Valentine's Day is a special day in the lives of most couples. But what happens after the cards are opened, the chocolates consumed, and the flowers begin to wilt? Fortunately, there are lots of creative ways to re-ignite and nourish those loving feelings 365 days of the year!
In my last post, I promised to reserve judgment on the new book Spousonomics, which applies basic principles of economics to marital situations. But one of the authors blogged at The Wall Street Journal's "Ideas Market" blog today, which gave me a chance to preview the book...
Certainly, most young people need a solid foundation of the ABCs to "make it" in the big, cruel world in which we live. Yet, as anyone who has navigated the road to a successful career knows, there's more to success than just facts and figures.
Dating and relationships can be frustrating and, often, downright painful. What single hasn't dreamt of a fairy dating coach swooping in to help her let go of baggage and find the happy, healthy relationship she craves?Watch our adventures as I love mentor our brave NYC heroine Nadette over the next 6 episodes as she overcomes the painful break-up of an engagement.
Everyone has their opinion, and no two people agree. So let's look at what science tells us will lead to relationship bliss, and how best to tackle three of the major challenges we face when trying to find, and keep, that Special Someone.
I've long lamented the difficulty I've had in enjoying (and even in participating in) the present moment. My wife has frequently accused me of living mostly "in my own head." But it wasn't until I found myself standing in line waiting to buy my breakfast that I finally realized why that accusation has been true.
If you’re looking for love, there’s great reason to be hopeful. As a psychotherapist who specializes in the search for intimacy, I’ve seen that healthy love is closer than we think—if we just change the way we look for it.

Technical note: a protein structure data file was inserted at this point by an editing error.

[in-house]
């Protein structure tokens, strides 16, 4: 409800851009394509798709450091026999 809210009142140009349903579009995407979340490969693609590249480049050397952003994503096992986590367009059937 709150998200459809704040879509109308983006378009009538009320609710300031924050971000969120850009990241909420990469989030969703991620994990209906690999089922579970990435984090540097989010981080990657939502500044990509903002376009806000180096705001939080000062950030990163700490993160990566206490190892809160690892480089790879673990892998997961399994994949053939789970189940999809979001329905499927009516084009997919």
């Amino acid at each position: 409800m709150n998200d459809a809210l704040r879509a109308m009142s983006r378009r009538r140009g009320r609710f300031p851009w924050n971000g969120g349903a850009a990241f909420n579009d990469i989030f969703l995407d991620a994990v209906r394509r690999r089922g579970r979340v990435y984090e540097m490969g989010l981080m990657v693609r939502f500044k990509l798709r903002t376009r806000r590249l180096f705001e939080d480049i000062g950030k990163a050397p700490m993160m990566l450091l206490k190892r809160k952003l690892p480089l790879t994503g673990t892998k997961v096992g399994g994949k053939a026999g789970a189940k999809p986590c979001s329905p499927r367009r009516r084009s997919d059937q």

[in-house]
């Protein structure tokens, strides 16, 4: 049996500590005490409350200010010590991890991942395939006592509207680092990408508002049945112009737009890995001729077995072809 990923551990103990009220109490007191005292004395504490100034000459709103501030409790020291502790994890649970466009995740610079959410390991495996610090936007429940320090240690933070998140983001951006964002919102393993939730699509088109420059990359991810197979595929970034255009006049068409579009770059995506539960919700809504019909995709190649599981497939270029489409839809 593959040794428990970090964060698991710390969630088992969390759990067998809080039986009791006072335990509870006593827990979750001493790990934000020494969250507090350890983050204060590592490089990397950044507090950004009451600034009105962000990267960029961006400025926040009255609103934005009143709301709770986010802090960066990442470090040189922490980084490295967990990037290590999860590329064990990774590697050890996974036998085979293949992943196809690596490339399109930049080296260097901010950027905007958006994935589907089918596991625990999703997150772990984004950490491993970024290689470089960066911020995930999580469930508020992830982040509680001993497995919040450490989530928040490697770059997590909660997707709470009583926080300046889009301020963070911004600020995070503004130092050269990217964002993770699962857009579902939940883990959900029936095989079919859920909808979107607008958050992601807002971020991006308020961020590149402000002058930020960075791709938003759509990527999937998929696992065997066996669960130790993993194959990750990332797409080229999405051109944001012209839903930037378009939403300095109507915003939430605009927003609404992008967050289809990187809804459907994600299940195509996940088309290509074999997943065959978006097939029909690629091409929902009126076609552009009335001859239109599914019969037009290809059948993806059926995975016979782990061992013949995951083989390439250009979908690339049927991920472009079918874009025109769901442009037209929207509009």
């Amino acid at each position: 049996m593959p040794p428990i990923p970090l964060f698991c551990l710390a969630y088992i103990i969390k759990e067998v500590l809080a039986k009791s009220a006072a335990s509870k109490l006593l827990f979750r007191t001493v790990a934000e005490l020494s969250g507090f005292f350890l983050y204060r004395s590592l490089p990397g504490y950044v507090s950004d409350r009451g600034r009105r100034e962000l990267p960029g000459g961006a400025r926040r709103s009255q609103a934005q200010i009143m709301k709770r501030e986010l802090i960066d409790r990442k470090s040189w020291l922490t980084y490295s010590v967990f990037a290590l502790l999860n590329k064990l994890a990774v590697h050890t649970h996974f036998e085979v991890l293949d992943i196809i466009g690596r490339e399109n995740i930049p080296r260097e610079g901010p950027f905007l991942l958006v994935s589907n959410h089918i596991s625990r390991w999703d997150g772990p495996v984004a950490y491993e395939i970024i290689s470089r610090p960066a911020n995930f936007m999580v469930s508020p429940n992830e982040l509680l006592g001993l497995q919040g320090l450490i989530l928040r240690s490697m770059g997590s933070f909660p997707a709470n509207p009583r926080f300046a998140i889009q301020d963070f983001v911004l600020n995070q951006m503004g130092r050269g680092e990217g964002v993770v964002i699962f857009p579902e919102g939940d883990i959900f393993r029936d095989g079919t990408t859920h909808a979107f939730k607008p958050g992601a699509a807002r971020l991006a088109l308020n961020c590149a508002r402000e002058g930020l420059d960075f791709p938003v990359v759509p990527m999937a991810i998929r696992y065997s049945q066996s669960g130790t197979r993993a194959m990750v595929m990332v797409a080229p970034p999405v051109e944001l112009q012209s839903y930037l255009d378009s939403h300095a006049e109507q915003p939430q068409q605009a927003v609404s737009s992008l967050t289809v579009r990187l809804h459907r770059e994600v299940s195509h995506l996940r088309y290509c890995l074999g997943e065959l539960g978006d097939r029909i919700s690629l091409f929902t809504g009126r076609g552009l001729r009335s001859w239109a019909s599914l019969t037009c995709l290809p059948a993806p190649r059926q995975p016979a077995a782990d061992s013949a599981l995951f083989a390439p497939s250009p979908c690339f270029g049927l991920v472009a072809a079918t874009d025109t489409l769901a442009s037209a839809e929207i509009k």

People troubled by conflicts between traditional religious beliefs prohibiting homosexuality and their same-sex attractions and desires are adaptively learning to live with contradiction rather than reaching for typically ineffective—and frequently harmful—"sexual conversion therapies."
We’re not simply passive animals, waiting around for cupid’s dart to hit us between the eyes. Our great gift as humans is that we can take action, reaching out to the world, and to our partners, to stir passion inside ourselves.
My younger daughter got me thinking about the importance of anticipation to happiness. She is so very excited about her birthday tomorrow — she was literally jumping up and down with excitement at the prospect of her school celebration today. (I never knew that some people actually do jump up and down with excitement, but she does.)
"The history of man is in large part the chronicle of his quest for food, " wrote Ancel Keys, an early researcher in obesity. Even the Bible is replete with references to fears of inadequate food supplies. Remember Pharaoh's dream of the seven fat cows and seven lean cows that Joseph interpreted to mean seven lean years and seven years of plenty?